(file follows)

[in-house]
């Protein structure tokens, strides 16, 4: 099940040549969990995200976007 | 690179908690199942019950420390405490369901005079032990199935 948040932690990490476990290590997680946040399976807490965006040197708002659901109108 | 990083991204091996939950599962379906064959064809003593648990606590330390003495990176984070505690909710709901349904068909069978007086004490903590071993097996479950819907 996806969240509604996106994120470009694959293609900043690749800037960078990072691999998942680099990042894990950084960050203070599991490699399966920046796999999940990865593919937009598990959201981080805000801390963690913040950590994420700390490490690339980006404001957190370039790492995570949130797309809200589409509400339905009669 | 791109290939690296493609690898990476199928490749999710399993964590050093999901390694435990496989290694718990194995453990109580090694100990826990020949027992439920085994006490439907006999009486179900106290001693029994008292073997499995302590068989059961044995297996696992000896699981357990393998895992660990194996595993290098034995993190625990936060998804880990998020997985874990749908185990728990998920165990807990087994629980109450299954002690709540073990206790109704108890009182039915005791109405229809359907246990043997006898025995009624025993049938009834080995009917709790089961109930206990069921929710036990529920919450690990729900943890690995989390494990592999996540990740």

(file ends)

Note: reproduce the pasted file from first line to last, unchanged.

[in-house]
């Protein structure tokens, strides 16, 4: 099940040549969990995200976007 | 690179908690199942019950420390405490369901005079032990199935 948040932690990490476990290590997680946040399976807490965006040197708002659901109108 | 990083991204091996939950599962379906064959064809003593648990606590330390003495990176984070505690909710709901349904068909069978007086004490903590071993097996479950819907 996806969240509604996106994120470009694959293609900043690749800037960078990072691999998942680099990042894990950084960050203070599991490699399966920046796999999940990865593919937009598990959201981080805000801390963690913040950590994420700390490490690339980006404001957190370039790492995570949130797309809200589409509400339905009669 | 791109290939690296493609690898990476199928490749999710399993964590050093999901390694435990496989290694718990194995453990109580090694100990826990020949027992439920085994006490439907006999009486179900106290001693029994008292073997499995302590068989059961044995297996696992000896699981357990393998895992660990194996595993290098034995993190625990936060998804880990998020997985874990749908185990728990998920165990807990087994629980109450299954002690709540073990206790109704108890009182039915005791109405229809359907246990043997006898025995009624025993049938009834080995009917709790089961109930206990069921929710036990529920919450690990729900943890690995989390494990592999996540990740």